Rights & Money

Planned Giving: What You Need to Know

You can go on supporting the causes that matter to you even after you’re gone if you do the proper planning now

By Didier Bert

Planning a gift means giving to a good cause without depriving yourself or your loved ones. Whether your goal is to express gratitude to an institution, give back to society, or honour someone’s memory, when you decide to transfer part of your estate to a cause after you die, it’s important to think carefully about the consequences for your heirs. Will they have enough cash? What will the tax bill be? Will your wishes be respected? To address these concerns, you should start planning as soon as you start writing your will.

Here are a few questions and answers on planned giving to help you both prepare and to make informed decisions.

What is a planned gift?

A planned gift is a cash or in-kind payment to a charitable organization or foundation that is “the final stage of an immediate or future charitable gift-planning process that reflects the donor’s objectives by taking into account his or her financial, tax, and estate situation,” says Antonietta Nicolo, the senior advisor for major gifts and planned giving at the Old Brewery Mission Foundation in Montreal and a chair of the Canadian Association of Gift Planners executive committee for Quebec.


Why plan to leave a gift?

When it comes to a cause that’s close to your heart, planning allows you to arrange over the long term one or more gifts to support an organization’s work while making sure that you have the capacity to offer these gifts by reconciling them with your own financial interests and those of your loved ones.


How does one decide on a specific type of planned giving?

A gift can take various forms, including cash payments, artwork, real estate, and financial assets such as mutual funds and shares, RRSPs, RRIFs, a life-insurance policy, and a life annuity.

Before you decide, it’s important to check with the organization you have in mind to see if it can accept the type of gift you’re planning to give. Some organizations, for example, can’t accept works of art. Your gift can be transferred immediately or at a later date. The most common planned gift is a bequest. These represent about 90 percent of planned gifts, Nicolo says. You can also combine several types of gifts to several organizations, says Humeyra A. Karsli, the major and planned gifts advisor at the HEC Montréal Foundation.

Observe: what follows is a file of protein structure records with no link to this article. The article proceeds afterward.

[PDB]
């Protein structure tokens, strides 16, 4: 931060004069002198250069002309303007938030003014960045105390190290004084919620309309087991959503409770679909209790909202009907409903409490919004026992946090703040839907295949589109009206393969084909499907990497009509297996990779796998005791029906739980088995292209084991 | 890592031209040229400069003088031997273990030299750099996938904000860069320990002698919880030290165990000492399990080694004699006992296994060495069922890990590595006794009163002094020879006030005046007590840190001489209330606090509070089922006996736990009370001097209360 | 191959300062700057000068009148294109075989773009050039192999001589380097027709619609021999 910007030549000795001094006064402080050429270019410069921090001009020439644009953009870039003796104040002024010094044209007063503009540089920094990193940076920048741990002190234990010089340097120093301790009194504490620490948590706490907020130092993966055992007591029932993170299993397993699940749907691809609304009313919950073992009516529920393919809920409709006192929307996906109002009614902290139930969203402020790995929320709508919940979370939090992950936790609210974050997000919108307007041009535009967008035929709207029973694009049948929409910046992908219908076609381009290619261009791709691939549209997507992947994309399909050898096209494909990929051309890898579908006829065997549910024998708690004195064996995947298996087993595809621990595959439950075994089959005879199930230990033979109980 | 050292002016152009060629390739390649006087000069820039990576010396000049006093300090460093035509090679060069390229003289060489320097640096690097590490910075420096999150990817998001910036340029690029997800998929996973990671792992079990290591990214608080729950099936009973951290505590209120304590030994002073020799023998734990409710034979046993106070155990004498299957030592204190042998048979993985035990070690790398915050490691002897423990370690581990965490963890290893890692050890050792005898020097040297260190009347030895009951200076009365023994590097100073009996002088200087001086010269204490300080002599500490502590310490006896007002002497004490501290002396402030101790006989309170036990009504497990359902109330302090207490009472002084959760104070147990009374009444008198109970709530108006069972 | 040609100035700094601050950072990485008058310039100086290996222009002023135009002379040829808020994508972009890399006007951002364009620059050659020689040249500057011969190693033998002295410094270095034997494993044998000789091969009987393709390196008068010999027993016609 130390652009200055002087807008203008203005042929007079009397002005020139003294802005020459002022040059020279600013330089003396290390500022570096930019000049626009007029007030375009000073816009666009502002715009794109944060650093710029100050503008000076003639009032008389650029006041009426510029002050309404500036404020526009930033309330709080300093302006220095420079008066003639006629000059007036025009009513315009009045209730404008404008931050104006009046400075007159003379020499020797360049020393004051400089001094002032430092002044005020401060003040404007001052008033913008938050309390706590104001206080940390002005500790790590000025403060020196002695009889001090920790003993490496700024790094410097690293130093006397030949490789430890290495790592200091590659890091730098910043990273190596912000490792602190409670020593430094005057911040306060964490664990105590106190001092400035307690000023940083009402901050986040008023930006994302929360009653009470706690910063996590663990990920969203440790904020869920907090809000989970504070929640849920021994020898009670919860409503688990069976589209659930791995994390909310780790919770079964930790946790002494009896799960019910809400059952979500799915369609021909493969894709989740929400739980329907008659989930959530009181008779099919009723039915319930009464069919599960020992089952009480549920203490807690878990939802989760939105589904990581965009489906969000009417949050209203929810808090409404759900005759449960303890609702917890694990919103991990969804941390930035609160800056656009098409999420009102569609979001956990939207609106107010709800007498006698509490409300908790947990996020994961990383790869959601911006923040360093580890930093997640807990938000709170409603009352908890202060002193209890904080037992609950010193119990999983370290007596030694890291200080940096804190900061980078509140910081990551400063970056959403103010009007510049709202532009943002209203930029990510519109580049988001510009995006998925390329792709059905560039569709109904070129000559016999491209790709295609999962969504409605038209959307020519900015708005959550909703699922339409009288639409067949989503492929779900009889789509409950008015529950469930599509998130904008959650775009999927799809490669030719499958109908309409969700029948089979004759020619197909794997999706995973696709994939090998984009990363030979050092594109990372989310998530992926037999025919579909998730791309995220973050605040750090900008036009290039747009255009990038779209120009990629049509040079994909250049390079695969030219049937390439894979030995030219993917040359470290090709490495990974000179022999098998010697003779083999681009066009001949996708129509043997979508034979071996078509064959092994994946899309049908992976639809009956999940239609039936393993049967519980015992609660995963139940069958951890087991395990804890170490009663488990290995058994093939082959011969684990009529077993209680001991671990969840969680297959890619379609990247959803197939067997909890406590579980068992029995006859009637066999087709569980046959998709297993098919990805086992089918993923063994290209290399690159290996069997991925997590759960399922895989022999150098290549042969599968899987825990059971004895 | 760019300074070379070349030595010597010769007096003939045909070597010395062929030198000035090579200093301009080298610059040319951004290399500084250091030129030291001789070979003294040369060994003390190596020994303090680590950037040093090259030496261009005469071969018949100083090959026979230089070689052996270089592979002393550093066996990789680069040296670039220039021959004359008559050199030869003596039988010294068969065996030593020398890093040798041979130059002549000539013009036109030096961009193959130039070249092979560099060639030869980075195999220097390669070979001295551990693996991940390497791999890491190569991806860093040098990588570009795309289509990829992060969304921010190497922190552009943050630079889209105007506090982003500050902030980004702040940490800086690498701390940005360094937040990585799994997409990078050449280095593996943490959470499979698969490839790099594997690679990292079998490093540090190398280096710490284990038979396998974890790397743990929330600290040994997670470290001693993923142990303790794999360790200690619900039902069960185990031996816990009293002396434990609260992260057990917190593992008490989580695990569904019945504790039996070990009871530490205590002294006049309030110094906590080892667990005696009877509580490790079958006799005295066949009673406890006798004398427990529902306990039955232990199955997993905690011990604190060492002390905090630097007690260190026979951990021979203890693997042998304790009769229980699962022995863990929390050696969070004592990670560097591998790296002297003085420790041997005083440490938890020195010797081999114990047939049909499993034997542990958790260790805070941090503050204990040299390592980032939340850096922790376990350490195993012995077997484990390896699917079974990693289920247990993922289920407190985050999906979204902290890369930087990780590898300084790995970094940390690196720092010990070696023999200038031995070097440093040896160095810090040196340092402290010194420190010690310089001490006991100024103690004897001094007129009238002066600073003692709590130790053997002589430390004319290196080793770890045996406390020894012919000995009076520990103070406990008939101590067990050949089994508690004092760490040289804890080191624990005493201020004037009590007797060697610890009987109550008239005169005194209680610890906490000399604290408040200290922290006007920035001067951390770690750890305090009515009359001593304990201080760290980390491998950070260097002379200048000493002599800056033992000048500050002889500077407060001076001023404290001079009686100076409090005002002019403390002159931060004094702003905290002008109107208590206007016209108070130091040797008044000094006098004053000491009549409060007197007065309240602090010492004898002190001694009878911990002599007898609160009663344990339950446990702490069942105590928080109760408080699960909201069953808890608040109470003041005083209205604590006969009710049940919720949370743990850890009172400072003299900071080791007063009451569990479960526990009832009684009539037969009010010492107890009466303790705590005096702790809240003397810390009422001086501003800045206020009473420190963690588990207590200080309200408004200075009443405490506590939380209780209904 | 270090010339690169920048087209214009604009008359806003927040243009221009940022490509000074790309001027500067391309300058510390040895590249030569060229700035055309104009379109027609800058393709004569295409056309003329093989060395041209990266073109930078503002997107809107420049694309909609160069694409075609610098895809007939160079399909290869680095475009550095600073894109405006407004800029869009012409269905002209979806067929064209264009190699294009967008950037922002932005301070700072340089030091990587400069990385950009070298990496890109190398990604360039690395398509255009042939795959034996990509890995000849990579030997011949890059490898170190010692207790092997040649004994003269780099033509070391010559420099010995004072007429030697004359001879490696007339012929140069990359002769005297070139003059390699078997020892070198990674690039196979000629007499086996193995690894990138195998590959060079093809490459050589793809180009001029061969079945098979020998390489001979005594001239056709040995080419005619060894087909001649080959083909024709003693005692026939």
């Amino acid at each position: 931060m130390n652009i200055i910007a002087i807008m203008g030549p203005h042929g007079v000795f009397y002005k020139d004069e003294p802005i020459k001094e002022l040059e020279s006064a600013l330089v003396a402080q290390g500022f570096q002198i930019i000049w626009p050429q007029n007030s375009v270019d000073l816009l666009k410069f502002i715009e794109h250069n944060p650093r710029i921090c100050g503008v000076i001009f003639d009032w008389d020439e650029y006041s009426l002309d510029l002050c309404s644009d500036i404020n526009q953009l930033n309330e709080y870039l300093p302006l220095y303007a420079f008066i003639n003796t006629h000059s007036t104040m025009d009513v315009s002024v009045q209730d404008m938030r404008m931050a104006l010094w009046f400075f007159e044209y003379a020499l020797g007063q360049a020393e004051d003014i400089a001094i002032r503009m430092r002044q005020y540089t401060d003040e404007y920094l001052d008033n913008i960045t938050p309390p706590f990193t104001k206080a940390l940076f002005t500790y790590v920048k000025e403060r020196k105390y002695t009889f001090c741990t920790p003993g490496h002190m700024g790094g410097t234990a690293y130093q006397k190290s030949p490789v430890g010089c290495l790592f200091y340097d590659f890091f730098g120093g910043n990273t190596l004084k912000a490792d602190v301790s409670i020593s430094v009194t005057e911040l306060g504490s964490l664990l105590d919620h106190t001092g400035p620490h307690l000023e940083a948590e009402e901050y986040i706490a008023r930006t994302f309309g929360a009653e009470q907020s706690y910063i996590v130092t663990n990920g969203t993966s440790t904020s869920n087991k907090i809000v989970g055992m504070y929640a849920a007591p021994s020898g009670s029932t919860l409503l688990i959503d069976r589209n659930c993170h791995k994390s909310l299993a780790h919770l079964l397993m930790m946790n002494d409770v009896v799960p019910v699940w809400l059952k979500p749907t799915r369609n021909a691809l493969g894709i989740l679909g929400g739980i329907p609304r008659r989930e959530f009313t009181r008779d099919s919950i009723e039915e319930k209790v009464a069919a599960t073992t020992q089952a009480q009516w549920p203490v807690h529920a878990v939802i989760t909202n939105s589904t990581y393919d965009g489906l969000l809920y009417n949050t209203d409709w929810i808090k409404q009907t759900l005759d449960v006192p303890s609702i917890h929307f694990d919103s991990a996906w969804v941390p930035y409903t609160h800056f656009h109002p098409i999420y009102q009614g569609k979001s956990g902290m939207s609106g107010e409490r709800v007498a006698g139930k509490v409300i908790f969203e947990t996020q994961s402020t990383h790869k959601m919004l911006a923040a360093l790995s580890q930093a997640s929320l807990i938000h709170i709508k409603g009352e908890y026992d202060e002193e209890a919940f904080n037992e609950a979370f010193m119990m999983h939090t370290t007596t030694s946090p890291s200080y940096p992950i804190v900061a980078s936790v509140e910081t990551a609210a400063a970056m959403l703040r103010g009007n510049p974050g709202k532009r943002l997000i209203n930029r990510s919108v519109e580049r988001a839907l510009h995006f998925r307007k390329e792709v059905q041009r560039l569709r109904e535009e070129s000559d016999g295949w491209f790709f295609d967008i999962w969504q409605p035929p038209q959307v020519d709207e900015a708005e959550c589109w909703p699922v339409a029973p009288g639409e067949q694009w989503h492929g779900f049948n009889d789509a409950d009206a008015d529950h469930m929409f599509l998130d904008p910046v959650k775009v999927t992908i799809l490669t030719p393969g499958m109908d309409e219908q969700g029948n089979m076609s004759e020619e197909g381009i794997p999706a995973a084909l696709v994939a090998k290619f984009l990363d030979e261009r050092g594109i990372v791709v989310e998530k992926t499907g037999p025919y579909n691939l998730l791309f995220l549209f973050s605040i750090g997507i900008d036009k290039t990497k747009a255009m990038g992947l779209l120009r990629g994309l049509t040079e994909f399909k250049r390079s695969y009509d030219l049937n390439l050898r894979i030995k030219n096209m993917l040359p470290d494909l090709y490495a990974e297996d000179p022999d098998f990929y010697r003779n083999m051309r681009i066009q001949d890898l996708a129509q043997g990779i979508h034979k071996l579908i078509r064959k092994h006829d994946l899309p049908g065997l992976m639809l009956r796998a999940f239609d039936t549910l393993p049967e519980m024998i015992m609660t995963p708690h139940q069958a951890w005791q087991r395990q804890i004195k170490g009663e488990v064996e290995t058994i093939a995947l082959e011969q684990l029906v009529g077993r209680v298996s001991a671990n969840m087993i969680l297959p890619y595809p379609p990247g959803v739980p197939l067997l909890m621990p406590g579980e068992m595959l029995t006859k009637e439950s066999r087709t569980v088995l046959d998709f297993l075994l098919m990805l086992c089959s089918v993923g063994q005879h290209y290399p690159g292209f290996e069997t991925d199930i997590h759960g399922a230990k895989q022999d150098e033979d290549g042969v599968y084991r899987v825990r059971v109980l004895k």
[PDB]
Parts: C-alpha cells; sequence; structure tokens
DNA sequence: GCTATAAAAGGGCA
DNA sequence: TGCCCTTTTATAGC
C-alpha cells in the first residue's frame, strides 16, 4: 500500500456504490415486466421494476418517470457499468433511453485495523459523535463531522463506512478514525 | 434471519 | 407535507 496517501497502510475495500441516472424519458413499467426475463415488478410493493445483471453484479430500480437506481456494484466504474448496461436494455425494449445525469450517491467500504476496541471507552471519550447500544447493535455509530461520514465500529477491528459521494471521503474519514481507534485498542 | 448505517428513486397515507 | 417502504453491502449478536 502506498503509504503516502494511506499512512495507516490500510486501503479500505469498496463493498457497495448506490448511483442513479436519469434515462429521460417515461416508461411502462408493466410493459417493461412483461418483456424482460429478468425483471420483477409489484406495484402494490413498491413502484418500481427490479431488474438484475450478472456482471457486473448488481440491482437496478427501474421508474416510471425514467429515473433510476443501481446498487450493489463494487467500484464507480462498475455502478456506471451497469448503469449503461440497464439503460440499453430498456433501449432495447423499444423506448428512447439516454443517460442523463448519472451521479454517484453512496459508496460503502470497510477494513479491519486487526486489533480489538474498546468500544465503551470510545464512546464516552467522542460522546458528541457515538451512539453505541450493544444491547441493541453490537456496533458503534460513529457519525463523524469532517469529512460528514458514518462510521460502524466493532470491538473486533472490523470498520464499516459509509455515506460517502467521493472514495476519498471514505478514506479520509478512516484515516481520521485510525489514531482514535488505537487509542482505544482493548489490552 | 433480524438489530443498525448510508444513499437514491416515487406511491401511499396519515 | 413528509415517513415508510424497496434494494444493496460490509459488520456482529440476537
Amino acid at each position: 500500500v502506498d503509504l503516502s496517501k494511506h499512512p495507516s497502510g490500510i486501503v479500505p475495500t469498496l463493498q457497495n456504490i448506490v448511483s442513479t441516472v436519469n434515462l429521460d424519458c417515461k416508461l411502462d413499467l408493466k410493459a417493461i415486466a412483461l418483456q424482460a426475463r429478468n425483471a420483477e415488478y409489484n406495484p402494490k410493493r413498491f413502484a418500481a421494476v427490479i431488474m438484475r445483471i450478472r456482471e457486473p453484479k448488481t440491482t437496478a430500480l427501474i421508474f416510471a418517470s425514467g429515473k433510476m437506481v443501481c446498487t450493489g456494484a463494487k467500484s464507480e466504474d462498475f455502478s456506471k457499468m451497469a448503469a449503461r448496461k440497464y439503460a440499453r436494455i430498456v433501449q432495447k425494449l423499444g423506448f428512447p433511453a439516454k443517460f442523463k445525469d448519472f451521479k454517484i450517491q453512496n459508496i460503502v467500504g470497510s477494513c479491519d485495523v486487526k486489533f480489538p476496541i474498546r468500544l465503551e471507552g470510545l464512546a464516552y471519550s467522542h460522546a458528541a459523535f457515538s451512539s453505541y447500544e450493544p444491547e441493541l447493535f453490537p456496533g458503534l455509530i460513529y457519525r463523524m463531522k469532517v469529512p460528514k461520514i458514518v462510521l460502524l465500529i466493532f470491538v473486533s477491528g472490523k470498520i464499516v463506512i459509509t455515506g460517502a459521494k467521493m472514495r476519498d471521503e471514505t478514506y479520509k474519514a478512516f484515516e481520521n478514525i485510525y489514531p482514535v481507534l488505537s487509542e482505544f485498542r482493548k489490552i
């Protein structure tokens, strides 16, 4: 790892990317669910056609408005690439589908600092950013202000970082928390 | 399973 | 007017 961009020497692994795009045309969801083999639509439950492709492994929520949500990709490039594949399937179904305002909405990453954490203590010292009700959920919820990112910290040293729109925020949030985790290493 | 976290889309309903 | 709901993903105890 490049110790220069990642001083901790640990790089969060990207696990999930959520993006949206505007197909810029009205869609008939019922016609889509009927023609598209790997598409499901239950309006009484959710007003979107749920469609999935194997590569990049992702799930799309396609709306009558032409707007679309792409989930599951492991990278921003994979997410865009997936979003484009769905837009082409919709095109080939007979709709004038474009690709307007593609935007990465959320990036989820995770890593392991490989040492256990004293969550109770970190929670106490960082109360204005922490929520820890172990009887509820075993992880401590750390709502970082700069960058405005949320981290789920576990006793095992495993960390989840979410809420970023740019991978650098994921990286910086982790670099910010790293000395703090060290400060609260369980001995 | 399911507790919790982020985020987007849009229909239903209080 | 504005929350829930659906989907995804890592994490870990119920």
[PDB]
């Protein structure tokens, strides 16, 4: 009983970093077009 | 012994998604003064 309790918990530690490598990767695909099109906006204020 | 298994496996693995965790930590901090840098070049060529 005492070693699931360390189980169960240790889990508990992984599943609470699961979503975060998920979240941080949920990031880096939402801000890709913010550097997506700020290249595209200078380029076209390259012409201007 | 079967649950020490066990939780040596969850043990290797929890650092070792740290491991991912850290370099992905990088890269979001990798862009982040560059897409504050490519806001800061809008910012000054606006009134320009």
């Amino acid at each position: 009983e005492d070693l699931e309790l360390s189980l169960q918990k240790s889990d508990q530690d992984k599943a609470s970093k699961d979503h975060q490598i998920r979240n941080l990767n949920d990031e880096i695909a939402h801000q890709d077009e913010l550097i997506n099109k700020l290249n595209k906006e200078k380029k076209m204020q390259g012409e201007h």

Which is better—an immediate gift or a future gift?

“Most organizations prefer an immediate gift,” Nicolo says. Nevertheless, a future gift allows you to enjoy an asset, such as your home, before it’s transferred to an organization after your death. A future gift also ensures the sustainability of the charitable organization and offers it a view of its future resources, Nicolo adds.


What are the steps to take?

Ideally, as a donor, you should start by discussing your plans with the charitable organization of your choice.

“When donors call us, we listen to their wishes, as they may want to designate their gift to a specific part of our mission,” Nicolo explains. The organization then checks to see if this designation is a good fit with the work it does. If it isn’t, the organization will let you know. Charities and other beneficiaries appreciate the chance to speak with their donors. “I like to thank them during their lifetimes and not deal only with the estate trustee,” Nicolo says. “Then we can tell them what we’re doing with the gifts and explain our vision for the future.”

Finally, as a donor, you should consult the relevant professionals to measure the effect of the gift on your finances, your taxes, and your estate—at the very least, a lawyer or a notary to plan for a gift in your will, as well as a financial planner and perhaps a tax advisor. All these experts can assess the effect the donation will have on you and your loved ones.


Should you talk to your family about a planned gift?

Yes. That’s the best way to prevent a dispute after your death—your heirs might be expecting to receive all of your property. So it’s an opportunity to explain to them your wish to help a particular cause and how this gesture reflects your personal values. “This allows the family a sense of pride,” Karsli says.


What’s the minimum amount of a planned gift?

“There is no minimum gift,” Nicolo says. “Any amount is accepted.”

Many donors mistakenly believe they’re unable to give, she adds. “They want to think of their family first, and of course it’s important to do that. But a planned gift creates a tax credit for the estate, rather than the estate paying income tax on these funds to the government.” The tax credit can be from 45 to 50 percent of the gift’s value.


How can you give when you don’t have cash available?

You can do this through a bequest, which allows you to keep enjoying your property, a part of which can be given as part of your estate.

Another option is to give a life-insurance policy to a charitable organization, which will receive the amount of the policy when you die. “This strategy lets you give an amount that is greater than the sum of the premiums paid,” Karsli says.

Photo by Josh Appel on Unsplash